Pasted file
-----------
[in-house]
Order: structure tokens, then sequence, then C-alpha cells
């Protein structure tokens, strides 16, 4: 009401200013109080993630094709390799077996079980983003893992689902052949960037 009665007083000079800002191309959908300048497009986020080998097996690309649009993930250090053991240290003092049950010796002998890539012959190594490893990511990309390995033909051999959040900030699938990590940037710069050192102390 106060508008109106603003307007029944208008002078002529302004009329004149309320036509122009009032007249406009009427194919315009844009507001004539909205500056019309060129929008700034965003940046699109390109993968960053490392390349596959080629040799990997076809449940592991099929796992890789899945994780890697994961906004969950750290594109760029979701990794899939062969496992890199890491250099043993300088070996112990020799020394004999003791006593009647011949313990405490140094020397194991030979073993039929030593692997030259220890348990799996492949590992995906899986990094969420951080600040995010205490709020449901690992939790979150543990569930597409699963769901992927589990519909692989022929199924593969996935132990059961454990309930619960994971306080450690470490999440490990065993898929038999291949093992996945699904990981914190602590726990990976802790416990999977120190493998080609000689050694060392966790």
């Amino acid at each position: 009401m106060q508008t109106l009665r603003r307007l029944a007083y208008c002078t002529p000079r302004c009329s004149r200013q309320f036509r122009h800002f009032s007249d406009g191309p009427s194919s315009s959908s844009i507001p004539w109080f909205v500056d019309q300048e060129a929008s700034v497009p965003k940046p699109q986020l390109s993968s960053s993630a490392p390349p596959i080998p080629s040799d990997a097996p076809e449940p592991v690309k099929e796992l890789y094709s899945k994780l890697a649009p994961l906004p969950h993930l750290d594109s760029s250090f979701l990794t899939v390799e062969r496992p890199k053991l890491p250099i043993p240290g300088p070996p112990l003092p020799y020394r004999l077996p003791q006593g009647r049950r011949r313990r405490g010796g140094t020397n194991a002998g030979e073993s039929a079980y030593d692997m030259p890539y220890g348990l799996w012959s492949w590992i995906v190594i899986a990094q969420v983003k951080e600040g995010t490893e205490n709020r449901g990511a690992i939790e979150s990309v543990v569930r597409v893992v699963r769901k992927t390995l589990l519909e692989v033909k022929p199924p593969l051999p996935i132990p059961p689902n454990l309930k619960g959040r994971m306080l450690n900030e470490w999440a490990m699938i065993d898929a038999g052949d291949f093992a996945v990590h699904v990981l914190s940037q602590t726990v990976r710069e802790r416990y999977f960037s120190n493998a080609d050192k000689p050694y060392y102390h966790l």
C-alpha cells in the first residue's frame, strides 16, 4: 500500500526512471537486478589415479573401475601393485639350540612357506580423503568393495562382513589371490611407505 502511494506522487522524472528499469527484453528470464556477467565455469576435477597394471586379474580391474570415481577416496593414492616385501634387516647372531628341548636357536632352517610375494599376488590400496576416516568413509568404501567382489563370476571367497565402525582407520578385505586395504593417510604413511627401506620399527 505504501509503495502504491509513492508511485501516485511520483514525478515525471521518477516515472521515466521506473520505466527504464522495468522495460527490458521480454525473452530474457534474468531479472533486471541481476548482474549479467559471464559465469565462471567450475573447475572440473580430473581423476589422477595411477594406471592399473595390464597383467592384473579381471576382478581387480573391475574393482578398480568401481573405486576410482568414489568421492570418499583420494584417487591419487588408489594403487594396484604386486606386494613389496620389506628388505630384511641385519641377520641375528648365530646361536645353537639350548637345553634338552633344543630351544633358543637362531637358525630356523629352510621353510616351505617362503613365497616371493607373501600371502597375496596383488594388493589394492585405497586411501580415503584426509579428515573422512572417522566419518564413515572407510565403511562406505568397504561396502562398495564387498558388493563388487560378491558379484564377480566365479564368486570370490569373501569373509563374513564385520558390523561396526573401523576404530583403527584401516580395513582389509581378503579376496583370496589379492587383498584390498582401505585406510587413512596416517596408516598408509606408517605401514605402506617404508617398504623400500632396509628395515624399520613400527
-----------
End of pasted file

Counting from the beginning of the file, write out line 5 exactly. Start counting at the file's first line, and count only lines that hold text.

C-alpha cells in the first residue's frame, strides 16, 4: 500500500526512471537486478589415479573401475601393485639350540612357506580423503568393495562382513589371490611407505 502511494506522487522524472528499469527484453528470464556477467565455469576435477597394471586379474580391474570415481577416496593414492616385501634387516647372531628341548636357536632352517610375494599376488590400496576416516568413509568404501567382489563370476571367497565402525582407520578385505586395504593417510604413511627401506620399527 505504501509503495502504491509513492508511485501516485511520483514525478515525471521518477516515472521515466521506473520505466527504464522495468522495460527490458521480454525473452530474457534474468531479472533486471541481476548482474549479467559471464559465469565462471567450475573447475572440473580430473581423476589422477595411477594406471592399473595390464597383467592384473579381471576382478581387480573391475574393482578398480568401481573405486576410482568414489568421492570418499583420494584417487591419487588408489594403487594396484604386486606386494613389496620389506628388505630384511641385519641377520641375528648365530646361536645353537639350548637345553634338552633344543630351544633358543637362531637358525630356523629352510621353510616351505617362503613365497616371493607373501600371502597375496596383488594388493589394492585405497586411501580415503584426509579428515573422512572417522566419518564413515572407510565403511562406505568397504561396502562398495564387498558388493563388487560378491558379484564377480566365479564368486570370490569373501569373509563374513564385520558390523561396526573401523576404530583403527584401516580395513582389509581378503579376496583370496589379492587383498584390498582401505585406510587413512596416517596408516598408509606408517605401514605402506617404508617398504623400500632396509628395515624399520613400527